Learn the warning signs and why a proper diagnosis of varicose vein disease is so important.

Do you get cramps in your legs overnight or have restless legs? Are your legs often itchy for no apparent reason? The cause of your discomfort may have been misdiagnosed as neuropathy or another cause when the actual cause is varicose veins.

Some other medical conditions may present many of the same symptoms. A vein specialist has the experience and technology required for an accurate diagnosis.

The only way to accurately diagnose varicose vein disease is with a reflux ultrasound examination by an experienced vein specialist. When it comes to your vein health, a proper diagnosis is essential so that the issue isn’t over-treated or under-treated.


A Reassuring Word About Varicose Veins

Varicose veins are rarely a serious medical condition. In fact, millions of Americans have varicose veins. The Cleveland Clinic reports that 1 in every 3 adults has varicose veins. For many, they are purely an aesthetic problem. Other times, varicose veins cause annoying symptoms that will relieved by, but don’t require immediate medical attention.

Still, for some, varicose veins can cause chronic venous insufficiency. This is a dangerous medical condition related to blood circulation. The good news is a vein specialist can correctly diagnose and treat it.


More About Chronic Venous Insufficiency

Chronic venous insufficiency is not an uncommon problem for people who have varicose veins. Cleveland Clinic also reports that 1 in every 50 adults with varicose veins eventually develops chronic venous insufficiency.

Damaged veins cause chronic vein insufficiency. Leg veins keep blood flowing back to your heart. But when chronic venous insufficiency occurs, blood flows improperly or not at all.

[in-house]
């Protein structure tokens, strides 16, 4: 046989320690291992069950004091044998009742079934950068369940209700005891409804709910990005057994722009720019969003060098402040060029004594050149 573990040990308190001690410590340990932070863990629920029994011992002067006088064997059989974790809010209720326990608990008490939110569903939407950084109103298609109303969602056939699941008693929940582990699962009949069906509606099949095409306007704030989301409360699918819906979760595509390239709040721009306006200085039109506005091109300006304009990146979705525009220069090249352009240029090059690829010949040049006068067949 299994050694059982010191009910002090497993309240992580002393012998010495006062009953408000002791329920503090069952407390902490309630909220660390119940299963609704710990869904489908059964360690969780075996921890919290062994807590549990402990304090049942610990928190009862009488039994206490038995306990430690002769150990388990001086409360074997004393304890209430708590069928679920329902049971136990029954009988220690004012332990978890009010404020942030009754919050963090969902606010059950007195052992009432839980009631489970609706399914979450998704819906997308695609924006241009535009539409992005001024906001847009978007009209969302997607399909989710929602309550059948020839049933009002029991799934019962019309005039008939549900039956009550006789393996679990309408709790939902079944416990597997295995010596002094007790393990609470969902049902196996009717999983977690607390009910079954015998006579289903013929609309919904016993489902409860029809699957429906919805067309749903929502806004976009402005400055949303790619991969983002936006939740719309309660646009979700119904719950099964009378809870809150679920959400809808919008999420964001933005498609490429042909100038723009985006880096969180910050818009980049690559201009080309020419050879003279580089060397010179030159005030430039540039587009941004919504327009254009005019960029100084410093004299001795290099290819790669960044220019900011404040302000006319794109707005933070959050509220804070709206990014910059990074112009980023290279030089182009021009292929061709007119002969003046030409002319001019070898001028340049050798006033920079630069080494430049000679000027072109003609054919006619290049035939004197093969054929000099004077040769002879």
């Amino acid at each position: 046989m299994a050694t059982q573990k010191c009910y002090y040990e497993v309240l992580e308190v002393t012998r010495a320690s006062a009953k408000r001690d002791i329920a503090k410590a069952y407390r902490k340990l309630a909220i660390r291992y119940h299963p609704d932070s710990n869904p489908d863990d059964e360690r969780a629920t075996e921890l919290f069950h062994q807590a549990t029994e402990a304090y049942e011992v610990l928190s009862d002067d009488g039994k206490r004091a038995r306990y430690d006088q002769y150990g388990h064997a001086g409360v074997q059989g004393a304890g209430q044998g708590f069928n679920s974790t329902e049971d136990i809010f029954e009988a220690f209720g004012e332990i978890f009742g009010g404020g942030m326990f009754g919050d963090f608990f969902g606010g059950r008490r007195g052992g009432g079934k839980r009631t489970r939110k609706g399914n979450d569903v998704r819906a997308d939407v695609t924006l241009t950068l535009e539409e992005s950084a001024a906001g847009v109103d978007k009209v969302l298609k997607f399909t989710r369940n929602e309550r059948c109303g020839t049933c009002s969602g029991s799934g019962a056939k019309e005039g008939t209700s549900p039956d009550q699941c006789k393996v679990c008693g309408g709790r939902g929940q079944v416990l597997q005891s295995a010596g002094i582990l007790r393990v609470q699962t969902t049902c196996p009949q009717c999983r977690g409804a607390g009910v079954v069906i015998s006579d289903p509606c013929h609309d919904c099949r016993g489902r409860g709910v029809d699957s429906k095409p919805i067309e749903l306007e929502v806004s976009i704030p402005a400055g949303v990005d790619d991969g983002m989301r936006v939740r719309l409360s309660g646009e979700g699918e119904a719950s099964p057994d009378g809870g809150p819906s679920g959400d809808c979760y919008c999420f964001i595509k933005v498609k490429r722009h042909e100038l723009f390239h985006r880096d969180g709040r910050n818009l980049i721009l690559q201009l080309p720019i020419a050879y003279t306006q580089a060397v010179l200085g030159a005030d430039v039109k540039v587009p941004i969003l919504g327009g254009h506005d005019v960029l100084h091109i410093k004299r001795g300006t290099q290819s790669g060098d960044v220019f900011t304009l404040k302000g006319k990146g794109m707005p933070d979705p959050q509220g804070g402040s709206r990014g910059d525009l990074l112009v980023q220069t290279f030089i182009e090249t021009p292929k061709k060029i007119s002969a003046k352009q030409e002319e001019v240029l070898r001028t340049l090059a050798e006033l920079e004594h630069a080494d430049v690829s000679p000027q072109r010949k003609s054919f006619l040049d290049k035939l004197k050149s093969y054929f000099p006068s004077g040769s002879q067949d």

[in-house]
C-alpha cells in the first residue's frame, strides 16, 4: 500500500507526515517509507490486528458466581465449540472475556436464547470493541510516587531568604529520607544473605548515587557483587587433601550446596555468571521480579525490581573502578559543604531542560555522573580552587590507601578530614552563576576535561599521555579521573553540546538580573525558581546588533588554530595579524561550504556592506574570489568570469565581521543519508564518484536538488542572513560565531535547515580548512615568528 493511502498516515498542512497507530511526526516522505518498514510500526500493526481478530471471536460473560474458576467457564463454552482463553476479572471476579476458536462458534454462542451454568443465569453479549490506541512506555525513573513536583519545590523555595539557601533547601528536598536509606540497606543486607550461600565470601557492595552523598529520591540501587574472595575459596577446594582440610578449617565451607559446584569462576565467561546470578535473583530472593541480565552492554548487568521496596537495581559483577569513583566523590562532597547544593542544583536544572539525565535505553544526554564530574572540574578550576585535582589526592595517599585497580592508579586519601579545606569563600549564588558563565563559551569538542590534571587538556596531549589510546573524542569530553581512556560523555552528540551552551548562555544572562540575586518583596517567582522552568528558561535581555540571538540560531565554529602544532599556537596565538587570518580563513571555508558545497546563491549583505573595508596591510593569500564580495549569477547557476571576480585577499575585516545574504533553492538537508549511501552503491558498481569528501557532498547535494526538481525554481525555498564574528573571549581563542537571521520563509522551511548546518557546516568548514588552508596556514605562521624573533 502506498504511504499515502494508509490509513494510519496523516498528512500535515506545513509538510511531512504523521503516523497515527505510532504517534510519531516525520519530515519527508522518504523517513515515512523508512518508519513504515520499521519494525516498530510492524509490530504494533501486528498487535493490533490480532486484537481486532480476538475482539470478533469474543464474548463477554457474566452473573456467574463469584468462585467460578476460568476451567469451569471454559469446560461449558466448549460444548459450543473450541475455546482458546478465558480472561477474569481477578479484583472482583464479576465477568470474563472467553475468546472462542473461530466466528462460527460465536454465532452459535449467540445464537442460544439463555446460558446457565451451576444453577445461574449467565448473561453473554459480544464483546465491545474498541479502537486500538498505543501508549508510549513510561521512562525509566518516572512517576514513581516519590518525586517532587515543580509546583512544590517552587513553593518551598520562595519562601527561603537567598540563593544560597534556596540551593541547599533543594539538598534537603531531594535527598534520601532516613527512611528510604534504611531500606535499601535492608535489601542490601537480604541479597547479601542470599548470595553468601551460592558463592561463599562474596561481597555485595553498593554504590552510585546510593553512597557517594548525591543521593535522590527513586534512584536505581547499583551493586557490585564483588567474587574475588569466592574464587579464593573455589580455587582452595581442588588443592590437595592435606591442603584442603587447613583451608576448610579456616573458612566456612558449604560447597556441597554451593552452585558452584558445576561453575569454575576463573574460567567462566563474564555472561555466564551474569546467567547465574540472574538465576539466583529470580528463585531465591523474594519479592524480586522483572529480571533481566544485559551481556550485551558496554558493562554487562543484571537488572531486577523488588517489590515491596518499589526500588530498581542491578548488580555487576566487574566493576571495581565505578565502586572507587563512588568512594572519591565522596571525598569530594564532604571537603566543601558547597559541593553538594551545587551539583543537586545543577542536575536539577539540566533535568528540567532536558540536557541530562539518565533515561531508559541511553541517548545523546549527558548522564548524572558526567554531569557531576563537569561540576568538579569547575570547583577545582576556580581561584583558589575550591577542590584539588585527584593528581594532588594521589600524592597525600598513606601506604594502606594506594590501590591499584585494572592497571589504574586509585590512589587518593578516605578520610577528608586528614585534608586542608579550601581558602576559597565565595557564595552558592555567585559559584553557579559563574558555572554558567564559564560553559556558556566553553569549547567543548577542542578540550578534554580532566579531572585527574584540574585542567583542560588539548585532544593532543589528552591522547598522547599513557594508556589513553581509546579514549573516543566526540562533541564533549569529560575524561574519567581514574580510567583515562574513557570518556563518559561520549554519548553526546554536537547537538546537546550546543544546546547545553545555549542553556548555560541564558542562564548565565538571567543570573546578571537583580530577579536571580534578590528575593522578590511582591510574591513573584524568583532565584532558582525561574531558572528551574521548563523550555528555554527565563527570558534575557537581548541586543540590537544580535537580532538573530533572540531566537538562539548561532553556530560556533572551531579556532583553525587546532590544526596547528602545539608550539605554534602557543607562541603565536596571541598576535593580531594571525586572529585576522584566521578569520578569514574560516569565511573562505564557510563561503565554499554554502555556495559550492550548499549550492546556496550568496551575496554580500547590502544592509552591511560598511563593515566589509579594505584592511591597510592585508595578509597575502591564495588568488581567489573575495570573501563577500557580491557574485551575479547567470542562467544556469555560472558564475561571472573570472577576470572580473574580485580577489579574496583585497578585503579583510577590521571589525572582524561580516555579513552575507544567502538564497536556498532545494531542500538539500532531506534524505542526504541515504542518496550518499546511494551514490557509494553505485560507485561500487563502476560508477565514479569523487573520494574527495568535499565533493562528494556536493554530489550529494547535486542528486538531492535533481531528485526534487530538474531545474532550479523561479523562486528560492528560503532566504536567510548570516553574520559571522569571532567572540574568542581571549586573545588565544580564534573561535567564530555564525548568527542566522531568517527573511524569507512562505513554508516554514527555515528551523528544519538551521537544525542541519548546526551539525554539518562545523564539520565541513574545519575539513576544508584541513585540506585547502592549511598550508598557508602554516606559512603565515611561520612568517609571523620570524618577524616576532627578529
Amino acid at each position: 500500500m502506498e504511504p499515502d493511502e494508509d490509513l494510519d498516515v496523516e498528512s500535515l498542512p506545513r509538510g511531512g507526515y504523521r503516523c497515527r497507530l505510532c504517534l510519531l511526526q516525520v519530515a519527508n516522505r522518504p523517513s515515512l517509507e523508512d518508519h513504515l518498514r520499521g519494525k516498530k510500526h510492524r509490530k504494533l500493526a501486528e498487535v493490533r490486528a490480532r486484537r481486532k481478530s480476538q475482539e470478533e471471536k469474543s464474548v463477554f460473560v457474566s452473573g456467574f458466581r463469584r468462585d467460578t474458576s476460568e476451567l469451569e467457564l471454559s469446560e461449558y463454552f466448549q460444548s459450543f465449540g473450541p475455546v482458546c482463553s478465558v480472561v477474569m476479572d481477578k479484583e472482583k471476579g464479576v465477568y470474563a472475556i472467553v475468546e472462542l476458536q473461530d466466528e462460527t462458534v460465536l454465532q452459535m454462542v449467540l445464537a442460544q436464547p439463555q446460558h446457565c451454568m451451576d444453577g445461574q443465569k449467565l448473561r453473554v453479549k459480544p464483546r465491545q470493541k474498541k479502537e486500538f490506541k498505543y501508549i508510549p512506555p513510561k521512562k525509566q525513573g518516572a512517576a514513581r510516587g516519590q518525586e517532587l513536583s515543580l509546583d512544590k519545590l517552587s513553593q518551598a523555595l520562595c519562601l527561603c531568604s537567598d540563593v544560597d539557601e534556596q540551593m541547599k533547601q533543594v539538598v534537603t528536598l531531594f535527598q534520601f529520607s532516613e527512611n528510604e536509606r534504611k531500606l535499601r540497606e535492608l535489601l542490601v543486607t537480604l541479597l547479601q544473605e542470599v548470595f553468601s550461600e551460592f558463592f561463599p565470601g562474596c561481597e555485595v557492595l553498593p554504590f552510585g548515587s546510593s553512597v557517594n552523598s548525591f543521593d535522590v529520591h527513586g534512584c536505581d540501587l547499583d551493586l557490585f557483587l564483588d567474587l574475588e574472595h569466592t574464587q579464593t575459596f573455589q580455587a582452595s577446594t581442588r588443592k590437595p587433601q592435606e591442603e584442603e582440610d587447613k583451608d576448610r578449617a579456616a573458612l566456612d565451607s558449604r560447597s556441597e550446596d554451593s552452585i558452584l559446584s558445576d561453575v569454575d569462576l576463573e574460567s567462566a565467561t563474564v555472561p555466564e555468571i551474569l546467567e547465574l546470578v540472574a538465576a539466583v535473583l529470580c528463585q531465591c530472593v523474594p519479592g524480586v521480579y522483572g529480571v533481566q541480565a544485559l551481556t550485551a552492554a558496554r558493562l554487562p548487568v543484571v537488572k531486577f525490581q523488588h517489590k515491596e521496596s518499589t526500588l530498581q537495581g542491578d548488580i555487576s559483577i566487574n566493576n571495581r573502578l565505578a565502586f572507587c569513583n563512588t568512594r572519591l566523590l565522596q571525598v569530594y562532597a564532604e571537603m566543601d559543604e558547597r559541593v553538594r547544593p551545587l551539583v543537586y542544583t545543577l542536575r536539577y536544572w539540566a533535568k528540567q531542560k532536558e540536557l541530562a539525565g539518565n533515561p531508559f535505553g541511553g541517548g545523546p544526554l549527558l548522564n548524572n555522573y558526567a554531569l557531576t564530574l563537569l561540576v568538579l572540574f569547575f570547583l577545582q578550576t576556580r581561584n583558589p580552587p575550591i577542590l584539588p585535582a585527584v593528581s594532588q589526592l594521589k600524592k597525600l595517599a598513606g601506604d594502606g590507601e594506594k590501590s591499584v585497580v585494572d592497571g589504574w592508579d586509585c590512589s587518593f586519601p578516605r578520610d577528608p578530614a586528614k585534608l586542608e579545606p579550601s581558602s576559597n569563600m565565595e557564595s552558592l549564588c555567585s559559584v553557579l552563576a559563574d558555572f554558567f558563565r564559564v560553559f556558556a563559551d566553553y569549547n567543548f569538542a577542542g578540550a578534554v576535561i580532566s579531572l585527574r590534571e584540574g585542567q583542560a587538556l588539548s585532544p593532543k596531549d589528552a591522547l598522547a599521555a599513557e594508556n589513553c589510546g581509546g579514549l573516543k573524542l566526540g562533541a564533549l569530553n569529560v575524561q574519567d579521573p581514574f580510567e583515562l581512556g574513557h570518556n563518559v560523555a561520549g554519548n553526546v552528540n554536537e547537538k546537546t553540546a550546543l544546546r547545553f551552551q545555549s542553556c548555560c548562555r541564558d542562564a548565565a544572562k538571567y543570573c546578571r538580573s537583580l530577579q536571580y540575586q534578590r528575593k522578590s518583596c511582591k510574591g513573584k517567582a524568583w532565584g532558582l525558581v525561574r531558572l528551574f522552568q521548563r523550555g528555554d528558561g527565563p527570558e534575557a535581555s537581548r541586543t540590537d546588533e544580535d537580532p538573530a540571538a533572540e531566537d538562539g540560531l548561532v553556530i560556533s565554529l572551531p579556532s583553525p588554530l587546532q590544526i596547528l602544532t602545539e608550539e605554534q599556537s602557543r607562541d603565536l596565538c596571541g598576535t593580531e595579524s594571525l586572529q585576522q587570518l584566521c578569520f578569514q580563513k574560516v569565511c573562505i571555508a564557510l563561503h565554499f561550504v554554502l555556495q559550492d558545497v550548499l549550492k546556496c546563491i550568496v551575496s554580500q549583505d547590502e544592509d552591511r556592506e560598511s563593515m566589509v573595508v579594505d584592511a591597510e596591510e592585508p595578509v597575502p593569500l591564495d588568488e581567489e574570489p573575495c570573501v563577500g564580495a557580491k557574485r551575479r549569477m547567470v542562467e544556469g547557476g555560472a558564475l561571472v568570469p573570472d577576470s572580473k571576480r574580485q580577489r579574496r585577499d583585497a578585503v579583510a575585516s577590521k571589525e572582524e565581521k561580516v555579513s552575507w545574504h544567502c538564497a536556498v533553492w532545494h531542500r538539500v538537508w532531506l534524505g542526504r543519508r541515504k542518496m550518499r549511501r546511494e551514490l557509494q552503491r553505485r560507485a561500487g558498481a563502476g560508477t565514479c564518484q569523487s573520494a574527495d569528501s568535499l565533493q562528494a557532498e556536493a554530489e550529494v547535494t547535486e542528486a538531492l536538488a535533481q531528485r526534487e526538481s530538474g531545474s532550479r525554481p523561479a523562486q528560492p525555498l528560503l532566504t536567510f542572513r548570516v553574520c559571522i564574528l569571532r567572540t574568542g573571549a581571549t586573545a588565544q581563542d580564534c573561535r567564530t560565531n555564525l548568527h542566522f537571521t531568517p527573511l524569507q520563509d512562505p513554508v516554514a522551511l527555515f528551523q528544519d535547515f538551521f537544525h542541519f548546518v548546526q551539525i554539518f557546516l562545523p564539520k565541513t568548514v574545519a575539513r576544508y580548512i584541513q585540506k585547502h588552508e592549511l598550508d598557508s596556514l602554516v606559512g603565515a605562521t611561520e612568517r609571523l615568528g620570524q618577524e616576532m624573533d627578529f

Learn the warning signs and seek a vein specialist for a proper diagnosis of  varicose veins and venous insufficiency.


Blood flow in normal leg veins vs blood flow in varicose veins


With chronic venous insufficiency, veins can no longer open and close to properly regulate blood flow; blood pools in the veins instead of flowing toward the heart. Blood may even flow backwards.

The pooling blood creates extra pressure on the vein. The result can be uncomfortable swelling, ulcers, insufficient blood flow, and possible life-threatening blood clots.

This condition is most common in people over the age 50, with increasing risk as you further age.

Read more about chronic vein insufficiency.


Medical Conditions That Can Mimic Varicose Veins

There are other medical conditions that present many of the same symptoms of varicose veins.

They include:

  • Tendonitis (inflammation of the tendons)
  • Injuries to ligaments
  • Osteoarthritis (a common form of arthritis)
  • Sciatica (caused by pressure on the sciatic nerve)
  • Osteomyelitis (a bone infection)
  • Peripheral neuropathy (damage to nerves—often in the feet)
  • Arterial insufficiency (a slowing of blood in arteries)

If you have any of these conditions, it’s critical that you receive a proper diagnosis to ensure that you get the medical attention that you need.


When to Speak to a Doctor


An older woman in a chair rubbing her painful leg.